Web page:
2. Head and Arms – Dormammu BAF Series Iron Fist 2016
  3. Lower Legs and Feet – Odin BAF Series Iron Fist 2015
  4. Belt – Juggernaut BAF Series Wolverine 2016
  5. Baton – Thanos BAF Series Hellcat 2015*
    *additional Baton without connecting peg allows to be seated all the way down in thigh holster.




Going to do a Punisher with more military look than the classic costume, similar to the Nemesis BAF Series variant figure from 2009. I love the look of the olive green and camouflage. To make it look right will require that painting skill I mentioned earlier!


  1. Base Body, Vest and Gear Belt – Hit Monkey BAF Series Ultimate Captain America 2013
  2. Arms – Arnim Zola BAF Series Fantomex 2012
  3. Head, Right Hand and Weapons – Walgreen’s Exclusive Punisher 2016
  4. Left Hand – Odin BAF Series Iron Fist 2015


I want a Deadpool that’s more “cartoony” looking with exaggerated proportions, similar to the way Ed McGuinness drew the character during the early Joe Kelly comic book run.


  1. Base Body – Odin BAF Series Hawkeye 2015
  2. Head – Cast of Randy Bowen sculpt purchased from Casting Cave
  3. Arms – Juggernaut BAF Series Wolverine 2016
  4. Hands – Hulkbuster BAF Series Blizzard 2015
  5. Boots – Walgreen’s Exclusive Punisher 2016
  6. Gear Belt and Holster – Red Skull Onslaught BAF Series Mercenaries of Mayhem Scourge 2016

Thanks for looking. Hope you enjoyed it!


Deadpool Logo

Hey, true believers!

I’ve been working on getting a few basic logos available for purchase. Next on the list is everyone’s favorite “Merc with a Mouth.” This is a comic version based on the art of Ed McGuinness, during the Joe Kelly run. I hope you like it!


Available NOW for Purchase on eBay.

New Policy Regarding Custom Designs

I have decided to offer a variety of basic logos for purchase. That will be my focus for the next few months. For anyone requesting a custom design, I will require payment up front for my time. The process of creating a good sticker set to fit a particular body is too time consuming for me to quibble about pricing. If you like the work that I’ve done so far, you should feel confident that the final product will measure up to your expectations. I appreciate people’s interest in what I’m doing, but I have to find the right balance between what I’m putting into this hobby and what I’m getting out of it. Thank you in advance for your understanding.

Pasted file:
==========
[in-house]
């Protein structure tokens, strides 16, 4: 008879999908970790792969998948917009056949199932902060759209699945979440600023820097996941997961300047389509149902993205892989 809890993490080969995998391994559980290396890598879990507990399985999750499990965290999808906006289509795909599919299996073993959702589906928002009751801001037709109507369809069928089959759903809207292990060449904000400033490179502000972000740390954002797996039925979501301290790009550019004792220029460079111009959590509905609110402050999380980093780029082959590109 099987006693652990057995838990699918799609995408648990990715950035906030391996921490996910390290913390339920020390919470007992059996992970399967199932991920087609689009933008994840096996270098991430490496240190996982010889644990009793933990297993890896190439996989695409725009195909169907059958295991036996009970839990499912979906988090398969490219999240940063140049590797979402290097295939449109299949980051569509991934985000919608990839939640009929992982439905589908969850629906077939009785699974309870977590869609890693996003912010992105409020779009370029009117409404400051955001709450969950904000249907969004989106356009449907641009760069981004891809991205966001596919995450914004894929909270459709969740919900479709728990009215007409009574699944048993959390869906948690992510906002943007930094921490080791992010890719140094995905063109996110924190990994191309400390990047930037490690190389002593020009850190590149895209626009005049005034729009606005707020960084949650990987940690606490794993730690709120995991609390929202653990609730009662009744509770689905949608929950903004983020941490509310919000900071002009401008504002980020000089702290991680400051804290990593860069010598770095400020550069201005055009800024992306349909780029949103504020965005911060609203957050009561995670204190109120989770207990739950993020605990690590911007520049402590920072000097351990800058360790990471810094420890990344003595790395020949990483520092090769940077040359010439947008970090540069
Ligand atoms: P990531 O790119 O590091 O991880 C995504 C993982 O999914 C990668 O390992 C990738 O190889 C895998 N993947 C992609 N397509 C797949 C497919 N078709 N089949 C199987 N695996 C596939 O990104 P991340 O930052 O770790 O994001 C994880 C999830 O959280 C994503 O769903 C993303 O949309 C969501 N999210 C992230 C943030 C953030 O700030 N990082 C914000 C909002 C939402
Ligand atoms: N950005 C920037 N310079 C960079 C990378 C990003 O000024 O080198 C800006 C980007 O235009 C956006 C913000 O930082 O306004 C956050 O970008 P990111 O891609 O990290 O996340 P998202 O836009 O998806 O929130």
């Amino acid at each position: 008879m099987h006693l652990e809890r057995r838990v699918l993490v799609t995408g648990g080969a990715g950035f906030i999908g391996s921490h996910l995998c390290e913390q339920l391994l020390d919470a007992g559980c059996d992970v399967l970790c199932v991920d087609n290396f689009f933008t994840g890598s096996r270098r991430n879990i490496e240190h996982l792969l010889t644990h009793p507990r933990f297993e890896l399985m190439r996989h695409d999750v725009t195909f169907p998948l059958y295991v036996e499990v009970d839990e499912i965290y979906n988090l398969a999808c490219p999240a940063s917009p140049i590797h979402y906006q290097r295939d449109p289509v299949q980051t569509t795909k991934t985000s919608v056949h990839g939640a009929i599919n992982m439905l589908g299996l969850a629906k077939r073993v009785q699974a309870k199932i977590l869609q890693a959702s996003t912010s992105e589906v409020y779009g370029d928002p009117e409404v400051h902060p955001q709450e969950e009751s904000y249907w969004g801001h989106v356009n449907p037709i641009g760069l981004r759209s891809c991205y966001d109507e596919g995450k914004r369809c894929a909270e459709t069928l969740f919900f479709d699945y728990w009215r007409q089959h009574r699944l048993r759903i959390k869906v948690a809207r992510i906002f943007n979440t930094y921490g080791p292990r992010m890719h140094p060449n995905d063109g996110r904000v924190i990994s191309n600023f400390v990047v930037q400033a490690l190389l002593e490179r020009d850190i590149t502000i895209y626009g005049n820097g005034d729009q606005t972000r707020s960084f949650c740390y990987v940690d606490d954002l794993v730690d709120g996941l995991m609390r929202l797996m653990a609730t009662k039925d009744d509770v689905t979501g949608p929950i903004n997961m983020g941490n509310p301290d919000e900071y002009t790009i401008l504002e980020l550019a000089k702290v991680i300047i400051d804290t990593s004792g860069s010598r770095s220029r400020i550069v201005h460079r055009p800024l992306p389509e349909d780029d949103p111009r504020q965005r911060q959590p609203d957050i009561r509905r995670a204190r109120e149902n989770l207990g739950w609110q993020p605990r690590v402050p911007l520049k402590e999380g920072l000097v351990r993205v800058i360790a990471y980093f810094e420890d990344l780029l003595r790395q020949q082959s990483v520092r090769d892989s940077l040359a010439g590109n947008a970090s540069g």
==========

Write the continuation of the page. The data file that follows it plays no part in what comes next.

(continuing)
Sometimes Less, Sometimes More: Advice for New Customizers

Hey, true believers!

I was contacted recently by someone new to customizing, who asked me for some pointers. While I still consider myself a beginner, I decided to give it a shot. So, here goes….

More Prep Work

In my book, you can never do too much planning and preparation. Don’t be in a hurry to jump right in and start painting. You should spend 60 percent of your time doing nothing. Well, not exactly nothing. What I mean is, you should be doing research on the character to find some good reference artwork and studying your figure to get a picture in your mind of exactly how you want it to look. You have to have an idea of where you’re going, before you can figure out how to get there.

Less Sculpt

No matter how small an amount of Aves I mix up, I always end up wasting some. It usually takes less than you think it will to do what you’re doing. Also, it’s much easier to add another layer of sculpt, if you need to, than to sand down after it’s hardened. So, don’t worry about making it perfect the first time around. Once you get something that looks decent, just stop. You can always come back to it, later. Usually the more you try to do at one time, the more likely you’re just going to mess it up and have to start over.